Cristian Pavon Pineda Wiki
The mother of a Texas boy who is believed to have died in his hypothermia sleep after losing his home power due to an unprecedented winter storm struggles to understand how his happy, healthy son, whom he kissed goodnight Monday, is going.
On Tuesday morning, just hours after playing in the snow for the first time in his teenage life, 11-year-old Cristian Pavon Pineda was found unresponsive under a blanket.
“He was happy to see the wife,” remembers PEOPLE in Spanish, said mother Maria Elisa Pineda, who moved from Honduras to Texas more than two years ago.
His son adds, “He slammed a door and the snow fell on his head and he was laughing a lot. We were taking all the pictures of him in the snow,” adds his son.
After playing outside, Pineda said that his son slept around 22:00 while he was still at home without electricity. Although the electricity was restored the next morning, “by then he was already dead.”
“He slept and did not wake up,” he says for his son, whom he describes as a “healthy child”.
“Oh my God how can that be. God, what am I going to do. That can’t be right,” he remembers.
The family believes that lack of electricity in the midst of cold cold is a contributing factor to his death. Although pine first felt “anxious when the power went out,” he says he did not consider seeking another refuge. “I thought we would stay here. We’ll stay together in our little beds. Cristian and his brother and I, on the other, my husband and baby. But that’s what happened,” he says.
Now, Pineda and his family are staying with a cousin – and he’s not sure he’ll ever be able to return home.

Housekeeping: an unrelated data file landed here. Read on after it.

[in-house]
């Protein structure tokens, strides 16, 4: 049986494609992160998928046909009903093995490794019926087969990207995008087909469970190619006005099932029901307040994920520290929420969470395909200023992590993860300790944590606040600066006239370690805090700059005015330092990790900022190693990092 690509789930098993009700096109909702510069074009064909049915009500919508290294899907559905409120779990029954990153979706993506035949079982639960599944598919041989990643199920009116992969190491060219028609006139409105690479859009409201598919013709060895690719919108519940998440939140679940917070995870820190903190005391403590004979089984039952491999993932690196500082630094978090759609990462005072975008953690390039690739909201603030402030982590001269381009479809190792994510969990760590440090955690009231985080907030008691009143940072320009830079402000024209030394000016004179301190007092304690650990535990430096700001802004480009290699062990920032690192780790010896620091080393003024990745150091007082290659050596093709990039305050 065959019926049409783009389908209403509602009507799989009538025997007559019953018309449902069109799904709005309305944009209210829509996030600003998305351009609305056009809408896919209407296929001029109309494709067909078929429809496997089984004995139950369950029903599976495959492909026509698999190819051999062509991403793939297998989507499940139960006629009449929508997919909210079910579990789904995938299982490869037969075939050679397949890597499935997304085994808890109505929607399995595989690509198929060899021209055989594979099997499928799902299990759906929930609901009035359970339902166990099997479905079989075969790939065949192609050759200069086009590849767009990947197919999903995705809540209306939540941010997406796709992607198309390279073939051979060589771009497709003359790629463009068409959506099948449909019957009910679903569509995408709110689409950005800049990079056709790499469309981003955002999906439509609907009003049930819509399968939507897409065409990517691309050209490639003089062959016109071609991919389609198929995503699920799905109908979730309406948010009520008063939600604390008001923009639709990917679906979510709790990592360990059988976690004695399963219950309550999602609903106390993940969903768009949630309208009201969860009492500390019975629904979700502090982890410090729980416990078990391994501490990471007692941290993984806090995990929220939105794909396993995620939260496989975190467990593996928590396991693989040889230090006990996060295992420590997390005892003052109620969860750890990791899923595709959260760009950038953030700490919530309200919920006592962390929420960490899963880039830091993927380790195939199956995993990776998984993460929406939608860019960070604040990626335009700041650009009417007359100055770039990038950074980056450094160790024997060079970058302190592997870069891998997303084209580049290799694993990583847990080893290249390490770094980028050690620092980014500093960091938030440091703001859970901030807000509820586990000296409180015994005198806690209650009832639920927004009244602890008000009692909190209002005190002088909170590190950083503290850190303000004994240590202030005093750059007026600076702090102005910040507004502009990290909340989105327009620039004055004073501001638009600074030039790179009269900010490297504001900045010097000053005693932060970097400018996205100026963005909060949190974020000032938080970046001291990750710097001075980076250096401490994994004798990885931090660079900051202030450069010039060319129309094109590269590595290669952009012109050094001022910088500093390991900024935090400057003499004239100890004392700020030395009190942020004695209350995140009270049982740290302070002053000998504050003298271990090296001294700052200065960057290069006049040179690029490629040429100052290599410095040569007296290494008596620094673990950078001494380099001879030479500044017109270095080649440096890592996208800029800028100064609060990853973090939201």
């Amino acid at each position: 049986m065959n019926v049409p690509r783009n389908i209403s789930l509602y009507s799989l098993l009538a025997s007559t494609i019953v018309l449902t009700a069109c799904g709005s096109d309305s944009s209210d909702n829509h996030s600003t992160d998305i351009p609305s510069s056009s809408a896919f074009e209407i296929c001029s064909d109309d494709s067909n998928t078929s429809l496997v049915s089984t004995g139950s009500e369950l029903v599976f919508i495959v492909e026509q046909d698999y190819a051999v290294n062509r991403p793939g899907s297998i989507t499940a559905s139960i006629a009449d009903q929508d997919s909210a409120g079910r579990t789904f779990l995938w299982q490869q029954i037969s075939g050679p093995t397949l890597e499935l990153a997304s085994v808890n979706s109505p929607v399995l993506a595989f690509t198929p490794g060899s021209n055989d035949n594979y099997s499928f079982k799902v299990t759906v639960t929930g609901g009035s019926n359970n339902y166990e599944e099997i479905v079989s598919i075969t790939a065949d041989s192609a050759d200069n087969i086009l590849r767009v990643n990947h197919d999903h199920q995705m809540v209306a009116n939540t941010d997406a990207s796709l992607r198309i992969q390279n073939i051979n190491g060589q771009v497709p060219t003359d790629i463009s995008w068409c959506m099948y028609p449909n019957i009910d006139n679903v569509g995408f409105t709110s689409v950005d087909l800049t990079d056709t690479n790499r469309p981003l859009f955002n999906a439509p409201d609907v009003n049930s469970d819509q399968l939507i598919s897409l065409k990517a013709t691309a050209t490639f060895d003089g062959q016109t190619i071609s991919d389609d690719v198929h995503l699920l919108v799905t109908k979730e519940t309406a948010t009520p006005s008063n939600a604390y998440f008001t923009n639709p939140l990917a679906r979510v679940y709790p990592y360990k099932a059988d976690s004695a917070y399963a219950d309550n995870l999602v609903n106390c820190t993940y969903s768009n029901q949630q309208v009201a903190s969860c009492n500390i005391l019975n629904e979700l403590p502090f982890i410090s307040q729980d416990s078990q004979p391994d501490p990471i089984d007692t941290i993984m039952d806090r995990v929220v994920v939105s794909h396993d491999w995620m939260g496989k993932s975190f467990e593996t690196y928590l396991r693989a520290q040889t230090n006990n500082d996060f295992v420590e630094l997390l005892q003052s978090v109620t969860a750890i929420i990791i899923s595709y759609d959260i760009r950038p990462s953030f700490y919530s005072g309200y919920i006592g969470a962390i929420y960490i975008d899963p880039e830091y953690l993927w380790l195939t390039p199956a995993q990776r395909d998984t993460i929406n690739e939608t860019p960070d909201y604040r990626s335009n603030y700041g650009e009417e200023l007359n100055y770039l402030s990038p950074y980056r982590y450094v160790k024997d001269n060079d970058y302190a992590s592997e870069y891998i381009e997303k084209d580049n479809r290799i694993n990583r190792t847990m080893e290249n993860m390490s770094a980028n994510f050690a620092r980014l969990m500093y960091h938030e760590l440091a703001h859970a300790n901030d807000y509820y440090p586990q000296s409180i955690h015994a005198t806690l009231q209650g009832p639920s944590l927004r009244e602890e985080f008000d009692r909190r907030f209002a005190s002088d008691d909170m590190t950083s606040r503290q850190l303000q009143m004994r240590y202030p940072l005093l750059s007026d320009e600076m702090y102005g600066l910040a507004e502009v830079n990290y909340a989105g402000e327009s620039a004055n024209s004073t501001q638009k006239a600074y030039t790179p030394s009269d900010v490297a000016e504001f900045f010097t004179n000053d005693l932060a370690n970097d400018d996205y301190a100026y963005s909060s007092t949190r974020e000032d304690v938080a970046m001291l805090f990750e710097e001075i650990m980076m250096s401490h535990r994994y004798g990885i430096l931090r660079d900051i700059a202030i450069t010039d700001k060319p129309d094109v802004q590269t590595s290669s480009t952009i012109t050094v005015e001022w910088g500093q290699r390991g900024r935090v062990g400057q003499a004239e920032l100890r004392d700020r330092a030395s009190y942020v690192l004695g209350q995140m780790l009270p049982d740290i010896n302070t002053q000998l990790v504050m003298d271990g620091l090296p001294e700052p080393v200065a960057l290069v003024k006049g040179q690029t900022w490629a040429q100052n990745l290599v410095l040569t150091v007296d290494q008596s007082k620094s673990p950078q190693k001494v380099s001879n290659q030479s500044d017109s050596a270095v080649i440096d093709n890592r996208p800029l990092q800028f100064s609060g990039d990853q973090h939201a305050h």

“My son dying there scares me and makes me feel awful. I don’t think I’ll go back there,” he says. “I will look for another place to live and move my belongings. I cannot be there again.” Now that power has been handed back to millions of Texans, Pineda says the government “must find a way” to keep the lights on. “Many people have lived through something and suffer in cold houses,” he says. “When there are children who suffer even more. It’s okay.”
As for what others hoped to save his son’s tragic death, Pineda emphasizes the importance of finding a place to go “if the power goes out”.
It says “Look for a solution”. “Because this is a dangerous situation and very dire. Even more so when you are with your children.” The Houston Chronicle previously reported an autopsy on Thursday, but it may take several weeks for Cristian’s cause of death to be confirmed.
“In any case, he was a normal and healthy boy,” a spokesman for the Conroe Police Department told the newspaper.
A GoFundMe page was created to raise money to send Cristian’s remains to Honduras with his grandparents. On Saturday afternoon, the campaign exceeded $ 65,000.